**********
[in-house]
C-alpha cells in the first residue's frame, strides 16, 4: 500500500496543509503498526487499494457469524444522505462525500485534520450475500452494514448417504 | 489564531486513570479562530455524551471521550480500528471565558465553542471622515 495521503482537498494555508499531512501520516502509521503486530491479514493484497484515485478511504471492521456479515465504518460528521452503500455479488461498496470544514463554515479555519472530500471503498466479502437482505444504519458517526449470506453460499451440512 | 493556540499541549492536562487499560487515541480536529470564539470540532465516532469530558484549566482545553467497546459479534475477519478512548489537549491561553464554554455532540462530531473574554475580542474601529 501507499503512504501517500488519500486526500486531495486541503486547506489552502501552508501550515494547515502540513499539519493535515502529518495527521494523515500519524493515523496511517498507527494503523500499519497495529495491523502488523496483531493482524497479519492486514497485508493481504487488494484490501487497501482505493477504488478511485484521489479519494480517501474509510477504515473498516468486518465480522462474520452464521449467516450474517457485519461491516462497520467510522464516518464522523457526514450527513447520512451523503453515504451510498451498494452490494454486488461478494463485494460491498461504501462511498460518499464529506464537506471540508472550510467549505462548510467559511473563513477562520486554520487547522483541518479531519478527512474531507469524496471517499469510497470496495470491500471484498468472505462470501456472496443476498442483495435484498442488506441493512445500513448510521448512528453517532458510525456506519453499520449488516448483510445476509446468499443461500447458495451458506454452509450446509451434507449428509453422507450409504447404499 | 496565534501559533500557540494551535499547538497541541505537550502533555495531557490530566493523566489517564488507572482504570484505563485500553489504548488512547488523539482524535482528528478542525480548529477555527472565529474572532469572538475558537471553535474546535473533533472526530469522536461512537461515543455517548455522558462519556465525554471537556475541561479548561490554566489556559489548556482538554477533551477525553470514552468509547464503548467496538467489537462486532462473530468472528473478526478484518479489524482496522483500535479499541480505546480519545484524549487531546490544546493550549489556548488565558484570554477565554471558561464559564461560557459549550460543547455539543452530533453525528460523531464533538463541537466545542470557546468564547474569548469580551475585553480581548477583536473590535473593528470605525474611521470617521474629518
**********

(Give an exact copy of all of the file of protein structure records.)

[in-house]
C-alpha cells in the first residue's frame, strides 16, 4: 500500500496543509503498526487499494457469524444522505462525500485534520450475500452494514448417504 | 489564531486513570479562530455524551471521550480500528471565558465553542471622515 495521503482537498494555508499531512501520516502509521503486530491479514493484497484515485478511504471492521456479515465504518460528521452503500455479488461498496470544514463554515479555519472530500471503498466479502437482505444504519458517526449470506453460499451440512 | 493556540499541549492536562487499560487515541480536529470564539470540532465516532469530558484549566482545553467497546459479534475477519478512548489537549491561553464554554455532540462530531473574554475580542474601529 501507499503512504501517500488519500486526500486531495486541503486547506489552502501552508501550515494547515502540513499539519493535515502529518495527521494523515500519524493515523496511517498507527494503523500499519497495529495491523502488523496483531493482524497479519492486514497485508493481504487488494484490501487497501482505493477504488478511485484521489479519494480517501474509510477504515473498516468486518465480522462474520452464521449467516450474517457485519461491516462497520467510522464516518464522523457526514450527513447520512451523503453515504451510498451498494452490494454486488461478494463485494460491498461504501462511498460518499464529506464537506471540508472550510467549505462548510467559511473563513477562520486554520487547522483541518479531519478527512474531507469524496471517499469510497470496495470491500471484498468472505462470501456472496443476498442483495435484498442488506441493512445500513448510521448512528453517532458510525456506519453499520449488516448483510445476509446468499443461500447458495451458506454452509450446509451434507449428509453422507450409504447404499 | 496565534501559533500557540494551535499547538497541541505537550502533555495531557490530566493523566489517564488507572482504570484505563485500553489504548488512547488523539482524535482528528478542525480548529477555527472565529474572532469572538475558537471553535474546535473533533472526530469522536461512537461515543455517548455522558462519556465525554471537556475541561479548561490554566489556559489548556482538554477533551477525553470514552468509547464503548467496538467489537462486532462473530468472528473478526478484518479489524482496522483500535479499541480505546480519545484524549487531546490544546493550549489556548488565558484570554477565554471558561464559564461560557459549550460543547455539543452530533453525528460523531464533538463541537466545542470557546468564547474569548469580551475585553480581548477583536473590535473593528470605525474611521470617521474629518